BUSTER KEATON RIDES AGAIN (1965) is a black and white documentary about
the silent screen legend who is remembered both as a great
comedian and a talented director. Today, BUSTER KEATON RIDES
AGAIN would probably be called THE MAKING OF THE RAILRODDER,
filmed while Keaton, then 69 years old, was working on a color
short by that name
directed by Gerald Potterton. But it is not really a film about how The Railrodder was
made, but how an active comic mind still worked even after six decades
The premise of The Railrodder was simple: Keaton travels across Canada in a railway handcar. It was meant to promote Canadian tourism, but also leave plenty of room for Keaton to improvise railroad and travel gags along the way. Although The Railrodder is credited to Potterton as writer and director, BUSTER KEATON RIDES AGAIN makes it clear that Keaton himself had a big hand in the making of the short. Time and again, we see Keaton working out the details and timing of specific gags, expressing disappointment and frustration when things don't work out, and explaining the difference between one element of a gag and another. Although we never see him get behind the camera, he makes his own vision clear to the director, down to specific camera shots.
Keaton's comedy was the most scientifically methodical of all the great silent clowns, and in one scene in which he describes the plot of the 1928 Laurel and Hardy short Leave 'Em Laughing, we can see the admiration and near envy he had for that duo, who could work from the simplest of premises. Laurel, whose mind was as sharp and active as Keaton's, believed in improvisation on the set, whereas Keaton seemed to want every minute detail worked out.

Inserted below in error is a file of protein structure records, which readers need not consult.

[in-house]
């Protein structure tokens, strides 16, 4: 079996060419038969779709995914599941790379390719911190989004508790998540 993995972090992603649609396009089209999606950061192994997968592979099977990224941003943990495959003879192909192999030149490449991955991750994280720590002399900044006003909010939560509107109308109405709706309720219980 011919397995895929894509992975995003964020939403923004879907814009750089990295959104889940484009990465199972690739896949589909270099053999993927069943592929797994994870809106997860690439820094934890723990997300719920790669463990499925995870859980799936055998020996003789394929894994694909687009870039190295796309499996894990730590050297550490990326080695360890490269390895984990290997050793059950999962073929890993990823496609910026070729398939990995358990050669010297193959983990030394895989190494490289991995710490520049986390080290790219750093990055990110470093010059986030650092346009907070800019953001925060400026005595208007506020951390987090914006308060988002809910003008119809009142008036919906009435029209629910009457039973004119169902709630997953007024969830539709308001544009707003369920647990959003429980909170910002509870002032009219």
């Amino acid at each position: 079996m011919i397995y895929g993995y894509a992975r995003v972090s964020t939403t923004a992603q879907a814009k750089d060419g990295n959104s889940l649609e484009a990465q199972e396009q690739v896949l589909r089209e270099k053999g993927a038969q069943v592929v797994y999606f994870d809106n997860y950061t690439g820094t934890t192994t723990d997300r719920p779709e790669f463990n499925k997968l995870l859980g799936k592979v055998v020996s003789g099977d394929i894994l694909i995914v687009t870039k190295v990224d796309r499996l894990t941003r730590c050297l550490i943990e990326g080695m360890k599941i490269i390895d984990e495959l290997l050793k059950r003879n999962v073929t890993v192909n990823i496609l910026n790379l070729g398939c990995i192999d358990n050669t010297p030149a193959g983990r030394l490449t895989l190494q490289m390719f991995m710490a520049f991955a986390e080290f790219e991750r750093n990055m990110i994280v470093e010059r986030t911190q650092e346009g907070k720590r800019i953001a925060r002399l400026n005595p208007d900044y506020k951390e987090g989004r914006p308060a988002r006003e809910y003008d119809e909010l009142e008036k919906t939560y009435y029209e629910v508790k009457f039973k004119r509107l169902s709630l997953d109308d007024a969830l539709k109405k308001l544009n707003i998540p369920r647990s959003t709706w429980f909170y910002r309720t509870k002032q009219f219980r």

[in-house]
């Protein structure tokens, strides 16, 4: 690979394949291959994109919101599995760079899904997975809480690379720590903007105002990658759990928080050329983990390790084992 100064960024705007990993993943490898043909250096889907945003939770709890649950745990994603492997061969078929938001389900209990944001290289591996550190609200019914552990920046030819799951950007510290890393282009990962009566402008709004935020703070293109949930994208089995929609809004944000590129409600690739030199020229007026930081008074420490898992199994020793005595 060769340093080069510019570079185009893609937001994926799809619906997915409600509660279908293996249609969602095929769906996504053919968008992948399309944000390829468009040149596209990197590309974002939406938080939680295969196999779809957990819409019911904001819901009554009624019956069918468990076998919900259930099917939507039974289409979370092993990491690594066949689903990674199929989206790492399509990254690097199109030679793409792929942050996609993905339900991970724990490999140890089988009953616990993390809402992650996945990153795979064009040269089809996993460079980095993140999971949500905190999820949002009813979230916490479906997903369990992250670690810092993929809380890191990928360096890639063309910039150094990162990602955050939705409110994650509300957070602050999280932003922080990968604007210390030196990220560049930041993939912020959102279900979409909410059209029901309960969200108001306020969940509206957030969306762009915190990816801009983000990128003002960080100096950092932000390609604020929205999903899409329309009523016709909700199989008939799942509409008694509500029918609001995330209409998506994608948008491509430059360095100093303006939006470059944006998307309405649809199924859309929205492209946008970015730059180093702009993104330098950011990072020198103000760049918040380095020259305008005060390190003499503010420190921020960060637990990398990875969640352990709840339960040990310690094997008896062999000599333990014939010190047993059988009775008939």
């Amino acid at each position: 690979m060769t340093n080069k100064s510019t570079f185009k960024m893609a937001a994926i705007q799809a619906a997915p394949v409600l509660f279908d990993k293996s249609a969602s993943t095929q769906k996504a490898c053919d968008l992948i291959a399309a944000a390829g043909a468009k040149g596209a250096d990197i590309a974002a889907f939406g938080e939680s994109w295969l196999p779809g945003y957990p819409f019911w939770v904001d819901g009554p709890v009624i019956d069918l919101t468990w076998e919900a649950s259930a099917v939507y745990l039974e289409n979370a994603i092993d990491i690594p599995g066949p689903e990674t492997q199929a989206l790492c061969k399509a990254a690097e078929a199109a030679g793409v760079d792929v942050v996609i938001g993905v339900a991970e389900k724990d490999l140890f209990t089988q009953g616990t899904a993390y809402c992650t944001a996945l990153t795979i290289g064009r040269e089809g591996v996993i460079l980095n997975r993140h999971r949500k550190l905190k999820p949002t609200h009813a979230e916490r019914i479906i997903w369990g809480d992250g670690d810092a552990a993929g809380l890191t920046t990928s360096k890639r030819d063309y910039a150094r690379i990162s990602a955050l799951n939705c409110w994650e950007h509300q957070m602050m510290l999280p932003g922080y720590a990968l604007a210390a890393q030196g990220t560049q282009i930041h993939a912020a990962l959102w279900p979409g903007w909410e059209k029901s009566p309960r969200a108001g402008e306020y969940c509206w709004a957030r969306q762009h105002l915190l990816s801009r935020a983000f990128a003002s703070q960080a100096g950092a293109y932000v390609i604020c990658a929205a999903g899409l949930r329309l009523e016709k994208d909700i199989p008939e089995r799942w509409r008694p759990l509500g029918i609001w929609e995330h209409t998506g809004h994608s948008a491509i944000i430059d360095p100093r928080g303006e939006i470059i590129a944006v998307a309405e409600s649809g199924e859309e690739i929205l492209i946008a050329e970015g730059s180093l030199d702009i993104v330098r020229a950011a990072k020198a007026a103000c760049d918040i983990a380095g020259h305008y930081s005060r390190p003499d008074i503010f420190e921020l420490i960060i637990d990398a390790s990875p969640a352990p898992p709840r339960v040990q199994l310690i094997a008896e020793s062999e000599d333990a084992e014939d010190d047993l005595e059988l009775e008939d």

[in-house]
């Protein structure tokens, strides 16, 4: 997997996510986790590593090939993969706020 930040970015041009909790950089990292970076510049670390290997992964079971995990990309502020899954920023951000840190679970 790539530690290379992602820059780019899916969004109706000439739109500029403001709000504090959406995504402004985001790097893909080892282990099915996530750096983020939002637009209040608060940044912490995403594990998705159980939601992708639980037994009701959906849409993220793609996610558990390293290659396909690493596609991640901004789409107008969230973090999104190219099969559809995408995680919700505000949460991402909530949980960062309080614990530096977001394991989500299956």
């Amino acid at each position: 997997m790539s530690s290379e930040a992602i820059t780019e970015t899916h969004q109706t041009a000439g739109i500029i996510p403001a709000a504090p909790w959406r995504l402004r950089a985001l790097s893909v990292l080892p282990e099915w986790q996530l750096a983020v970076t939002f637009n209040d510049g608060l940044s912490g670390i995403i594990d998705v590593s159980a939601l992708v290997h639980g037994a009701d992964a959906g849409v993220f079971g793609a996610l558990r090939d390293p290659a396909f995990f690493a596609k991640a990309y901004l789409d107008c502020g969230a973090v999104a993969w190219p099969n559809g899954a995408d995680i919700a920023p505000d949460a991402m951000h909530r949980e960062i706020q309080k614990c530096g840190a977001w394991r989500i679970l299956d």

In the documentary, we see
fascinated and perturbed by almost anything - the play
by play minutia of a baseball game, the tuning of a guitar, the
intimate strategies of a friendly bridge game, the table settings of an
upcoming honorary function. Everything that came across
life was open to thorough examination, explanation and rearrangement.
Even at 69 years old, he couldn't stop exploring everything
see if there was any way to improve it.
The heart of BUSTER KEATON RIDES AGAIN is a scene where Potterton thinks of one gag Keaton could do over a large suspension bridge, while Keaton thinks of a different one. Both gags are good and Keaton's idea of combining them is accepted by the director, who then switches Keaton's gag for one of his own on the day of shooting. Potterton believes Keaton's gag - riding over the high bridge while tangled up in an oversized map - is too dangerous. Keaton's comments in these scenes are fascinating for any fan of silent comedy, as he reveals his own theories on comedy while arguing, politely but firmly, with the director:
the whole center of the gag, is that long shot of the bridge."
KEATON: "Oh, no, the bridge is not your gag, the bridge is only suspense - a thrill. There's no gag to the bridge at all, doesn't mean a goddamn thing."
Later, in his private railway car, Keaton begins fuming, telling wife Eleanor how the scene as shot is useless. His anger and agitated frustration are palpable as he complains that his gag is not dangerous but "child's play... I've done worse things in my sleep." Not surprisingly, Keaton gets his way.
Though the finished film The Railrodder is too lengthy even at 25 minutes and contains too many gags that fall flat thanks to Potterton's poor camera placement (even the above-mentioned map gag doesn't pay off as it should have), BUSTER KEATON RIDES AGAIN is an absorbing portrait of an artist as an old yet still vital man, 40 years past his golden age and only a year away from his death, still tinkering with, fine-tuning, and working out the details of the craft he helped invent, film comedy. - JB